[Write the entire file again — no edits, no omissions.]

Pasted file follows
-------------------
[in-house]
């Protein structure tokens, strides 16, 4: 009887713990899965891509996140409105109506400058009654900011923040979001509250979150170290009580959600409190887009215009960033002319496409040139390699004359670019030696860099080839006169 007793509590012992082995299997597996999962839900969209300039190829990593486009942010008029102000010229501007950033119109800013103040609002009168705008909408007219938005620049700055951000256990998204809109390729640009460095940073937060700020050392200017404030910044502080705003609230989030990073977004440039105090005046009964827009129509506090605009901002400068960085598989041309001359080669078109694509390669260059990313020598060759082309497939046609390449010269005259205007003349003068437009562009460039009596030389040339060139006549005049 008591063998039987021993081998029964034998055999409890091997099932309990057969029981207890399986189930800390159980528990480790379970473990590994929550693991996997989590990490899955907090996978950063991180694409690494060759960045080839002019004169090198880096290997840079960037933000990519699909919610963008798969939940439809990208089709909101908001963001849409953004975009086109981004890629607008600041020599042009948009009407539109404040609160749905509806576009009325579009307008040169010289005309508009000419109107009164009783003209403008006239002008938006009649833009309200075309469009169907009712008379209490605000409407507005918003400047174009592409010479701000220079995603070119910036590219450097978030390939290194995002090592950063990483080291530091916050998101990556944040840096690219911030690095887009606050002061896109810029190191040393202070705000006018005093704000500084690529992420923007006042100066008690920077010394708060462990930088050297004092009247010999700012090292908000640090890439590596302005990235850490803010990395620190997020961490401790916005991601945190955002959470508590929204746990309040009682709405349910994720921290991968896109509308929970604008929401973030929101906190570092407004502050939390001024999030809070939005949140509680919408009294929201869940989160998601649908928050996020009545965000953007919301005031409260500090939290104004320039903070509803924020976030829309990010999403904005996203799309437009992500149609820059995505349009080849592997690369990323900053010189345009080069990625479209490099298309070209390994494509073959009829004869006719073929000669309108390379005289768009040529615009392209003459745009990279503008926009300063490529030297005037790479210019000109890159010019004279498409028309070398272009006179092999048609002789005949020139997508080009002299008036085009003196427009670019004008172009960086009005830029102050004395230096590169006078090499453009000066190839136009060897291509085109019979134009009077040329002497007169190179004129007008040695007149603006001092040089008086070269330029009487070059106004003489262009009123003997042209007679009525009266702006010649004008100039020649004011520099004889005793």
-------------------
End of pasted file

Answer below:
[in-house]
């Protein structure tokens, strides 16, 4: 009887713990899965891509996140409105109506400058009654900011923040979001509250979150170290009580959600409190887009215009960033002319496409040139390699004359670019030696860099080839006169 007793509590012992082995299997597996999962839900969209300039190829990593486009942010008029102000010229501007950033119109800013103040609002009168705008909408007219938005620049700055951000256990998204809109390729640009460095940073937060700020050392200017404030910044502080705003609230989030990073977004440039105090005046009964827009129509506090605009901002400068960085598989041309001359080669078109694509390669260059990313020598060759082309497939046609390449010269005259205007003349003068437009562009460039009596030389040339060139006549005049 008591063998039987021993081998029964034998055999409890091997099932309990057969029981207890399986189930800390159980528990480790379970473990590994929550693991996997989590990490899955907090996978950063991180694409690494060759960045080839002019004169090198880096290997840079960037933000990519699909919610963008798969939940439809990208089709909101908001963001849409953004975009086109981004890629607008600041020599042009948009009407539109404040609160749905509806576009009325579009307008040169010289005309508009000419109107009164009783003209403008006239002008938006009649833009309200075309469009169907009712008379209490605000409407507005918003400047174009592409010479701000220079995603070119910036590219450097978030390939290194995002090592950063990483080291530091916050998101990556944040840096690219911030690095887009606050002061896109810029190191040393202070705000006018005093704000500084690529992420923007006042100066008690920077010394708060462990930088050297004092009247010999700012090292908000640090890439590596302005990235850490803010990395620190997020961490401790916005991601945190955002959470508590929204746990309040009682709405349910994720921290991968896109509308929970604008929401973030929101906190570092407004502050939390001024999030809070939005949140509680919408009294929201869940989160998601649908928050996020009545965000953007919301005031409260500090939290104004320039903070509803924020976030829309990010999403904005996203799309437009992500149609820059995505349009080849592997690369990323900053010189345009080069990625479209490099298309070209390994494509073959009829004869006719073929000669309108390379005289768009040529615009392209003459745009990279503008926009300063490529030297005037790479210019000109890159010019004279498409028309070398272009006179092999048609002789005949020139997508080009002299008036085009003196427009670019004008172009960086009005830029102050004395230096590169006078090499453009000066190839136009060897291509085109019979134009009077040329002497007169190179004129007008040695007149603006001092040089008086070269330029009487070059106004003489262009009123003997042209007679009525009266702006010649004008100039020649004011520099004889005793």